Guest post: No special rights for lifestyle choicesPosted: February 6, 2012 at 9:44 pm | Tags: Christianity, identity, lgbtiq, Religion
This is a guest post from James Dominguez.
Right now in this country, and around the world, huge numbers of wicked, self-entitled people are demanding that the government grant them special rights based on their lifestyle. That’s right! We’re not talking about in-born traits here (no matter what these sickos claim) but a conscious lifestyle choice.
For some reason, these people think they can demand special treatment from government, special exceptions from our traditional laws, and special human rights that aren’t granted to anyone else outside of their sordid little club. How on earth could this be constitutional?
People can’t help who they are, or where they were born, or the circumstances of their birth. Disallowing discrimination based on these inherent traits, such as race or disability, makes sense of course. The problem is that these shrill, demanding people want us to believe that even though they have chosen this deviant lifestyle long after birth (some of them not even acting on these impulses until very late in life!) they are entitled to all kinds of legal protections and special rights.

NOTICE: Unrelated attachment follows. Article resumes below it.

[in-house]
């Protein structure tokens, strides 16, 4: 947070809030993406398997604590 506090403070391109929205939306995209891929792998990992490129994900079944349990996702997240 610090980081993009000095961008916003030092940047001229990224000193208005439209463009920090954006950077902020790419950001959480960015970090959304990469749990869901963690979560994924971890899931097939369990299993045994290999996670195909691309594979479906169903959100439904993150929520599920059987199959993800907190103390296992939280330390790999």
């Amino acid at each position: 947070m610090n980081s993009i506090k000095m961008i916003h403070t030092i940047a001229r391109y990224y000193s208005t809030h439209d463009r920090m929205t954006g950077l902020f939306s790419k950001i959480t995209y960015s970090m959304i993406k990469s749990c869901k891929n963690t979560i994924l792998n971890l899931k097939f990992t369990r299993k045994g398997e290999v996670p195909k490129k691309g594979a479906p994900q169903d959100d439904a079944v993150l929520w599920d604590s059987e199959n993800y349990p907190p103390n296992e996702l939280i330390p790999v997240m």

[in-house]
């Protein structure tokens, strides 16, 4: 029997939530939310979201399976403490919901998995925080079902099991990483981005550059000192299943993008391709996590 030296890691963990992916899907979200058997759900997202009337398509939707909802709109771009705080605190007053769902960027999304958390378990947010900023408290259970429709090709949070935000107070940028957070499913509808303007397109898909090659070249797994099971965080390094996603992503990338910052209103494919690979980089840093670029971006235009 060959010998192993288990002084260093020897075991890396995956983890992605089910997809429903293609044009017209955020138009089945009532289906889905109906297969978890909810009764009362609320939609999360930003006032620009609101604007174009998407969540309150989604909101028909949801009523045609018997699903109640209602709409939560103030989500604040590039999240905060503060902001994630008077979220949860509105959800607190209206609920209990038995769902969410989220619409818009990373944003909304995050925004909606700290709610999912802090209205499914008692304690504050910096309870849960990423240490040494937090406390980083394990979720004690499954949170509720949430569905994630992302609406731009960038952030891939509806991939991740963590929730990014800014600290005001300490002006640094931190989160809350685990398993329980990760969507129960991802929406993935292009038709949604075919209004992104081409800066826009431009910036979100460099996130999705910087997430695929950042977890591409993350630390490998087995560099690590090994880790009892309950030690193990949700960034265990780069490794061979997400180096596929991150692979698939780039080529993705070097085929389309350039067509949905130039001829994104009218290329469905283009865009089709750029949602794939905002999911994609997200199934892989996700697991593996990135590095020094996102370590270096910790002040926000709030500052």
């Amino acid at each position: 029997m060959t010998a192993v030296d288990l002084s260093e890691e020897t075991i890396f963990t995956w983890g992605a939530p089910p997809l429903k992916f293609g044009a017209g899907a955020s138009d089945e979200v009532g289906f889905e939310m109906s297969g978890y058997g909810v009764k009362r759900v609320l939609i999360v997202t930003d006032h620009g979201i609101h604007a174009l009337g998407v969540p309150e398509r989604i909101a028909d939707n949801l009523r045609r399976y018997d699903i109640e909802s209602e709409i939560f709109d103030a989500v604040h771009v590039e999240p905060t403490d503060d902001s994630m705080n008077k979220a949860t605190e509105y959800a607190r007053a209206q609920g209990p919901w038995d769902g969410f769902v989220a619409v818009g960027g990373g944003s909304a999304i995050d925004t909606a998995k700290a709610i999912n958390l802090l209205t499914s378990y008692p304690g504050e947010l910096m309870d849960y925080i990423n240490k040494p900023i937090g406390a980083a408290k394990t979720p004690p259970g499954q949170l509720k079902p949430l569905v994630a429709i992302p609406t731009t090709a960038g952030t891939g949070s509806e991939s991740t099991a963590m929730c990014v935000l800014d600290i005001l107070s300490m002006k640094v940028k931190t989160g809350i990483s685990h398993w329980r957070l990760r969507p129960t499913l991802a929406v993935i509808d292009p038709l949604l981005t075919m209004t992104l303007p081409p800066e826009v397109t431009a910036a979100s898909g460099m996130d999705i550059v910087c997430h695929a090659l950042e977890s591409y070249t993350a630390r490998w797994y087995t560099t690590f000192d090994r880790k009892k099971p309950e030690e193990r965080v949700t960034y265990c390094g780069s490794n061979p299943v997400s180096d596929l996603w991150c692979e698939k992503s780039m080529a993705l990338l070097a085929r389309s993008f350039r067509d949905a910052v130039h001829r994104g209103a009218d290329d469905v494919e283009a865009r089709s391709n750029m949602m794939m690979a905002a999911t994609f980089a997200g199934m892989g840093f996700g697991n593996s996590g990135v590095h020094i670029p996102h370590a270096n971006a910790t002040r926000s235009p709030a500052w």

No reasonable person could possibly agree with this. If you make a choice to join a minority group based on weird behaviours, then you know that you are buying into any negative consequences that go along with that. Don’t want people to treat you badly? Don’t choose to join in with this destructive lifestyle! It’s so simple!
Hopefully I’ve convinced you by now that these people should be denied any kind of special rights and protections. Please join me in spreading the word about this widespread injustice:
People who choose to join religious groups should not be granted any legal protection against discrimination.
I mean honestly, it’s not like it’s something they’re BORN with, like sexual orientation!
Disclaimer: No, I don’t really think religious groups deserve no protections: everyone should have the legal right to live their lives in peace. But seriously, why is the religious right still using such an easily reversed argument?
Oh, and thanks for letting me guest-post, Rebecca!
- James “DexX” Dominguez